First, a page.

Schizophrenia - Stuck With It?

Forget the 'mental' and just think 'illness'. I was ill, seriously ill, three times in my life. I was in hospital for three months on each occasion and took a long while afterwards to convalesce. But now I have been well for many years. I do not take medication. I am capable and active - I am married, with four wonderful children, a career and a happy, fulfilling life. Ergo, I am better.

Today is World Mental Health Day, and the theme is 'Living with Schizophrenia'. Unfortunately, as soon as I saw those words, I knew that they would not help the cause of those of us who are stuck with the diagnosis. It is the diagnosis itself that is the problem. The word schizophrenia stigmatises people and removes any hope of normality from them. Nobody sees any further.

Campaigns to lessen the stigma, however well meant they may be, are a waste of time and money, because they are simply fiddling around the edges and refusing to acknowledge the real problem. In the public consciousness, the word 'schizophrenic' equals 'dangerous lunatic' and the only way to change that is by changing the word.

I'm not exaggerating. As soon as I say 'I have been diagnosed with schizophrenia' people regard me differently. Even my friends, people who would once have laughed when I make a silly, funny remark sometimes wonder now if I am in fact a little mad when I make the same sort of comment. It's not their fault. It's the word and the connotations of it. It's also because we trust doctors and believe the truth of what they tell us.

The fact is, there is no objective test to judge the presence or absence of schizophrenia. The diagnosis is made on the basis of observation of behaviour. And schizophrenia is supposed to be a lifelong disease of the brain - so even though I have been well now for 14 years and I take no medication and have no symptoms of mental illness, my recovery will never be acknowledged by mental health professionals.

Look at it like this. Forget the 'mental' and just think 'illness'. I was ill, seriously ill, three times in my life. I was in hospital for three months on each occasion and took a long while afterwards to convalesce. But now I have been well for many years. I do not take medication. I am capable and active - I am married, with four wonderful children, a career and a happy, fulfilling life. Ergo, I am better.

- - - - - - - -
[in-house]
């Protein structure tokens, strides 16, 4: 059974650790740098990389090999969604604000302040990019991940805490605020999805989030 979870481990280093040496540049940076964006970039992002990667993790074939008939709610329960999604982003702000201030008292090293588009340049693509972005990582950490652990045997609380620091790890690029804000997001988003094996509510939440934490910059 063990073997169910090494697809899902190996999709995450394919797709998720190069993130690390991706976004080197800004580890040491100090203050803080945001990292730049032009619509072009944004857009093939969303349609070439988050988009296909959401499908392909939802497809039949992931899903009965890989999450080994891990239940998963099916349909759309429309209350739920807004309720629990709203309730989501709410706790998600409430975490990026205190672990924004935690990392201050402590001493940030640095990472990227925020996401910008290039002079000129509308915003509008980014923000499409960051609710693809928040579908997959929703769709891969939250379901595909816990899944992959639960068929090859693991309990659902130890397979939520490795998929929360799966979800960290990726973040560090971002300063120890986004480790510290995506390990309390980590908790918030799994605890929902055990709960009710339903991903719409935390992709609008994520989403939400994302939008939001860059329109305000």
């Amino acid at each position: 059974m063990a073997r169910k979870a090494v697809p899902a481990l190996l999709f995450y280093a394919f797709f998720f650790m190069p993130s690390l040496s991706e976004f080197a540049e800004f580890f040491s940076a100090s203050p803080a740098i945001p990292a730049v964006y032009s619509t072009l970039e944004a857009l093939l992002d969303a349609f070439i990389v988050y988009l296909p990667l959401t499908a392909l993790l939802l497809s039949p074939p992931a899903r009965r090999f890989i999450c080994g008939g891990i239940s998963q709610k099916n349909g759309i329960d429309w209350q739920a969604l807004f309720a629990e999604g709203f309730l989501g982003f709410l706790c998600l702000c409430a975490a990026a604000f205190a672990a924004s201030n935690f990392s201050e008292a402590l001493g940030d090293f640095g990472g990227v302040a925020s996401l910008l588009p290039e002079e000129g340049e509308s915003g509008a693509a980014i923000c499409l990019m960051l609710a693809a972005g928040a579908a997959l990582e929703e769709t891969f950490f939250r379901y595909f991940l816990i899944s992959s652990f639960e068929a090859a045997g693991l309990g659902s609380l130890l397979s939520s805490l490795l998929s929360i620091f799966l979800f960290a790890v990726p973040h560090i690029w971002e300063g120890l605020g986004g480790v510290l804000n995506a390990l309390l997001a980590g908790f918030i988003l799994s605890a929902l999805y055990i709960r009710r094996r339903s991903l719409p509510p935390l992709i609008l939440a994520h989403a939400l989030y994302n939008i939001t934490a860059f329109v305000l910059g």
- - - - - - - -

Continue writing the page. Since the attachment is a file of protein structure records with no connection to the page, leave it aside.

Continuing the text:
Now, if I'd suffered from cancer, no-one would tell me, 'You are not better. You will never be better. You are a cancer'. But they tell me categorically that I am a schizophrenic. How can that be right?

Three years ago I wrote and published my memoir. I did so because I hoped that I could help others and that perhaps I could have some impact on how mental health is regarded. I hoped that if I explained how wrong and cruel a diagnosis of schizophrenia is, that the medics would listen, and something would change as a result.

Now, looking back, that attitude seems so naïve. I tried so hard. I gave evidence to the Schizophrenia Commission, I spoke at Newcastle University. I became an activist for Rethink Mental Illness and for Time to Change. I kept on believing that soon someone would understand the things I was trying so hard to explain - how a diagnosis of schizophrenia damages an individual, destroys their potential, sucks them dry of self-belief. That the diagnosis will affect that person throughout their life, it will stop them recovering, stop them even trying to recover. It will make them helpless and hopeless.

If the label was changed, so many people would be given hope. The only people who welcome the diagnosis are carers, for whom the word schizophrenia opens doors to the care and treatment they feel their loved one deserves. What they don't understand is that the people they are trying to help would be more able to help themselves if they were not labelled in this way.